head/father: the duties and obligations of acknowledging position, rank, loyalty, honor, authority, submission, headship,
and support. The responsibility of the father to the subordinates is often ill-defined, unquantifiable, and impractical other
than the alleged privilege of being under the individual’s nebulous spiritual covering.

There is simply no way an overseeing apostle can functionally “father” hundreds or thousands of individuals.  Even
Jesus Christ limited His immediate circle to twelve!  Impartation (preaching, teaching, inspiration, download, etc.) and
spiritual blessing can occur for non-local hundreds and thousands.  This is because the ability to receive impartation
derives from a correct heart joining and the correct inner value systems of the individual being imparted to.  The heart
alignment and inner values systems allow for life transference beyond time and space.

Impartation is not defined by geographic proximity.  Judas was geographically close to Jesus and heard teaching, as did
all the other disciples, but he was not imparted to.  Also, the age in which we live is characterized by facilitating media
and communication technology we could not have dreamed of a generation ago.  Even old technology can be
impartational!    The dead author of a book from fifty years ago can “impart” to you from beyond the grave, but he
cannot father you!  Impartation and relational fathering are not the same.  The latter is not possible by remote signal
feed.  You can oversee and administrate a network from a distance, but you cannot father.  It requires intimacy.  
Fathering takes place at an intimate and individual level rather than a corporate level; it is the dimension of mentoring.

The themes of honor and submission to authority are, of course, legitimate.  They are in God’s Word.  However, they
are subordinate themes.  When presented in a priority and hierarchal way of obligation, rather than the mutuality found
in the “one-to-anothers” of Scripture, and if void of a death and resurrection spirit, empty of love and service, they
become hopelessly contaminated and betray the Spirit of Christ.  It is not sound gospel ground.

When these subthemes are emphasized, a church environment can become like a spiritual plantation where the apostle
is the master and production overseer of the plantation and subordinates are the slaves, not sons.  The subordinates
provide the resources (human, spiritual, and financial) to “fulfill the vision of the house.”  If after ten to fifteen years of
proven “loyalty” and “sonship” and “serving another man’s vision,” you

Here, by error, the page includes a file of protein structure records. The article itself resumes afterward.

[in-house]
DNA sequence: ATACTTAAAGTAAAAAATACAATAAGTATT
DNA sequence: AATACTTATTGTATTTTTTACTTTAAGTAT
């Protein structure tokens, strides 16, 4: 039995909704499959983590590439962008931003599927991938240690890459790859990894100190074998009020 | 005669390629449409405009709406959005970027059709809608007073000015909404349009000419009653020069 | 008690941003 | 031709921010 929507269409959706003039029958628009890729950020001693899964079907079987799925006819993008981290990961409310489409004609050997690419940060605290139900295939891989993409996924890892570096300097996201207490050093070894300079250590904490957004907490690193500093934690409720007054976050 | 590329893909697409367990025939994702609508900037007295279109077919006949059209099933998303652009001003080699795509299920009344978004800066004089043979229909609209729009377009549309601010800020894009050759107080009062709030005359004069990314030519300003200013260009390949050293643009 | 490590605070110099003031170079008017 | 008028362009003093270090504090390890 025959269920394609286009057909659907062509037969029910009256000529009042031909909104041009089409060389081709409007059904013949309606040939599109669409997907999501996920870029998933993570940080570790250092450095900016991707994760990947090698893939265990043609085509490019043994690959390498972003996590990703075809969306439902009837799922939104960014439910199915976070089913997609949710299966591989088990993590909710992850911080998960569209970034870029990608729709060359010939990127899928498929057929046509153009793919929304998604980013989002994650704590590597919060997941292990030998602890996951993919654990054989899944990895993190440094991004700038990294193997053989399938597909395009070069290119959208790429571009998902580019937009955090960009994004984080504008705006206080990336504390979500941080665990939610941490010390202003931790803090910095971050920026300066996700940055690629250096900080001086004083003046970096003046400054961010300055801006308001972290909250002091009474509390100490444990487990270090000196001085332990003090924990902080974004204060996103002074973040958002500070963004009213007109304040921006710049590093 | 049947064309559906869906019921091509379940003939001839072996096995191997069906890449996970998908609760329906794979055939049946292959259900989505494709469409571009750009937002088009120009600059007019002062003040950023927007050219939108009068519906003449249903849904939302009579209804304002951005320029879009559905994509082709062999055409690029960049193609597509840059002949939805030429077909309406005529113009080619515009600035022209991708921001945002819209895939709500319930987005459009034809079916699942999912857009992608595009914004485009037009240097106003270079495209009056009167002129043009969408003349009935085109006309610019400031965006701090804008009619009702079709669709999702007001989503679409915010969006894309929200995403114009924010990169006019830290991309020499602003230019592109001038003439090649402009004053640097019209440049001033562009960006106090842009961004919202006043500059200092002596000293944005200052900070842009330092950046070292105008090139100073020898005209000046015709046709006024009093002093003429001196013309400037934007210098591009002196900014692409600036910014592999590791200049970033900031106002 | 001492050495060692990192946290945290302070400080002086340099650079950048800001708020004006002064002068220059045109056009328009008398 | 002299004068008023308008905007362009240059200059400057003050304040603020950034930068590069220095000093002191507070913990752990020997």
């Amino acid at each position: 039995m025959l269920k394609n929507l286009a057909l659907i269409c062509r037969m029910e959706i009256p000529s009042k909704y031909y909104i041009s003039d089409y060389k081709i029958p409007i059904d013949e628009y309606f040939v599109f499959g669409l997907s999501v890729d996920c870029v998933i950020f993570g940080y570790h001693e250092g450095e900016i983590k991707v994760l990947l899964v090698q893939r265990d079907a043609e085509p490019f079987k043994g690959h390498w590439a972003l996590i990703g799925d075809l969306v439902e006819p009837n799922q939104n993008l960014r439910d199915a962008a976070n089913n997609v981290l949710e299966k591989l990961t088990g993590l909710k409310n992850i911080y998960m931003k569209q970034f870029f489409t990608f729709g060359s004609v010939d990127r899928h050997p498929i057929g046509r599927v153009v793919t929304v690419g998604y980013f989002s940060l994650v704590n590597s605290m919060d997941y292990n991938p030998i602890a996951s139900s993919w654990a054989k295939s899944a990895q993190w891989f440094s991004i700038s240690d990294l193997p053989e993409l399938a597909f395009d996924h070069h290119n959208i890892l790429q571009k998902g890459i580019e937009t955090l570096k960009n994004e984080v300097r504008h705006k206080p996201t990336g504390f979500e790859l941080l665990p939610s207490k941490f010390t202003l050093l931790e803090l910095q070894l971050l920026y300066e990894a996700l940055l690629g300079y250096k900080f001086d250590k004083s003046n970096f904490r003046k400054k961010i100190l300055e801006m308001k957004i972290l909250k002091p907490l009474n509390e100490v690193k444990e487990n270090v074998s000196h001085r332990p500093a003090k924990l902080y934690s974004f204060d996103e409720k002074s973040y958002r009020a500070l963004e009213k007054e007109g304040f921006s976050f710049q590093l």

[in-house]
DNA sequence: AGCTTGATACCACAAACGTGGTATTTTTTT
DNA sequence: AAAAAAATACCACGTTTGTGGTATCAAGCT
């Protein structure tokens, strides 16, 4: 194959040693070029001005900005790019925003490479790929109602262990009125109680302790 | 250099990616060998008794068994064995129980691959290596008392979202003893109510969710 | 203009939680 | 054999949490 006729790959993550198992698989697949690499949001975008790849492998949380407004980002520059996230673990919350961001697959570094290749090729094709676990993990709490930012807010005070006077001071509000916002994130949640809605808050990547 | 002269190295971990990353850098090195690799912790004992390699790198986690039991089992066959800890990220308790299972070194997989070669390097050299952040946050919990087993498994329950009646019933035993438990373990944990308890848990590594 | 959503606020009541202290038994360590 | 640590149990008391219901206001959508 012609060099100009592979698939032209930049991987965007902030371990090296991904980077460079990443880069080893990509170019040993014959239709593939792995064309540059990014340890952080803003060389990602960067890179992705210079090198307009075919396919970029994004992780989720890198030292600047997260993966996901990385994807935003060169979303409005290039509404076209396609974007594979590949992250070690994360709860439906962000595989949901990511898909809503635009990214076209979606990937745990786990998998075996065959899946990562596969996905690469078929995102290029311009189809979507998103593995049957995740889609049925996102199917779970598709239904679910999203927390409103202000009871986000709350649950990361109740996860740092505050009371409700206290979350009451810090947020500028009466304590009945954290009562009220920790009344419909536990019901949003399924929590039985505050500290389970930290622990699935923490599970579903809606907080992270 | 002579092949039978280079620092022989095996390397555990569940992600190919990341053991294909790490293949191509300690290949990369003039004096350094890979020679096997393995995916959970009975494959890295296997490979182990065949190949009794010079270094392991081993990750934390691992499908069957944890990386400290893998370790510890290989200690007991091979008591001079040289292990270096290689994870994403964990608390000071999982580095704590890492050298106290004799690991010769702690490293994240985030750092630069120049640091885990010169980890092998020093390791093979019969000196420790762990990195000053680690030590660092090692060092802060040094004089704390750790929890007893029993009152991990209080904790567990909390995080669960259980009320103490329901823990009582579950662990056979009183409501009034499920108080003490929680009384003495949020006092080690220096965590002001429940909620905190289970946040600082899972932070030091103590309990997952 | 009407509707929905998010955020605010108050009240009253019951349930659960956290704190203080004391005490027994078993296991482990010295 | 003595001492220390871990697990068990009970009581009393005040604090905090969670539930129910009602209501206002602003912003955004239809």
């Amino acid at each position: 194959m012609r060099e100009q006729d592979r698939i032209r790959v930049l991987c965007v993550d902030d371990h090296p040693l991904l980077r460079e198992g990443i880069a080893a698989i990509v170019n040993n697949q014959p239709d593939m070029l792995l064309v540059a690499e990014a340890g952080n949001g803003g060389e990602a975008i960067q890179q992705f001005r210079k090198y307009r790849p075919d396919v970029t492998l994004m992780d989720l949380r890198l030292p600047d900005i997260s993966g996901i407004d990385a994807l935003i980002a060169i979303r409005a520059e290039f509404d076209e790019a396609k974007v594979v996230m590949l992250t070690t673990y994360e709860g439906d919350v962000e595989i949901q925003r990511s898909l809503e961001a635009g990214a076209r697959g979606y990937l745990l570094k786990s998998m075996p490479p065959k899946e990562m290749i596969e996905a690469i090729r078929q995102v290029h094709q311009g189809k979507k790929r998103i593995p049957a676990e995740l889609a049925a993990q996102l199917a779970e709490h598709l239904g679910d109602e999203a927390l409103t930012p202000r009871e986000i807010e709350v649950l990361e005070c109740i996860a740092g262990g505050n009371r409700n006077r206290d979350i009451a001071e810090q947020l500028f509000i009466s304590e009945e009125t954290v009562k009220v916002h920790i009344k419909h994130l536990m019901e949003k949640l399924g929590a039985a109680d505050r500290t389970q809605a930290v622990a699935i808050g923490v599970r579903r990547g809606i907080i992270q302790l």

may be invited to move up from being a field
slave to a house slave under the guise of opportunity for intimacy with the leader and sanctioned release into your own
ministry as reward for loyalty.  The problem is a change in geographic proximity does not undo a fundamentally flawed
system and ethos.  You are still a slave working for the master.  You just get to bring him his slippers in the cool of the
night instead of pick his cotton during the heat of the day.

It is one thing to spend one’s self for someone.  Specifics and degree of service are self-determined.  It is all together
another matter to be spent.  That is not self-determined.  It means someone else is using me up.  And to experience
both at a level that Paul describes as “most gladly” is beyond our reach naturally.

For example, when I go to the store and shop, I open my wallet and pay for what I want.  That is spending.  Going to the
store, opening my wallet and saying, “Take what you want,” is being spent!  Genuine apostolic fathers will manifest this
quality of being spent.  They will give, give, and give again.  In the face of misunderstanding, they will give.  In the face
of rejection, they will give.  Why?  Because, if genuine in fatherhood, they have touched a quality and depth of
revelation of the heart of the Father that cannot help but manifest.  It is their new nature to do so.

An apostolic father is not someone who requires loyalty and submission to his governmental covering as the
determinative quality of his father status.  The essence of a genuine apostolic father is one who gives his life away for
those who may not appreciate it.  If emphasis is on the obligations of the children to the father over the manifestation of
the spirit of Christ in the fathers to the children, it is opposite of a Pauline spirit and method and is not on Calvary
ground.  The kingdom of God operates on relationship and mutuality, not obligation, one way or the other (more on this
later).  This is especially true in circumstances where intimate relationship is not functionally genuine.  A legitimate
method with a bad spirit, or bad theology, underlying it becomes an illegitimate method.  When requirement replaces
love and relationship, gospel ground is lost.

I am certainly not opposed to supporting apostolic ministers and
doing so well!  Being generous is a reflection of the
nature of our heavenly Father.  If someone sows spiritual things, it is entirely legitimate to expect that material things
would be sown back in return.  I am opposed to: a) codified tithe schemes of at best
dubious, and more likely, non-
exegetical based being presented as moral mandates b) The unwillingness to acknowledge other biblically-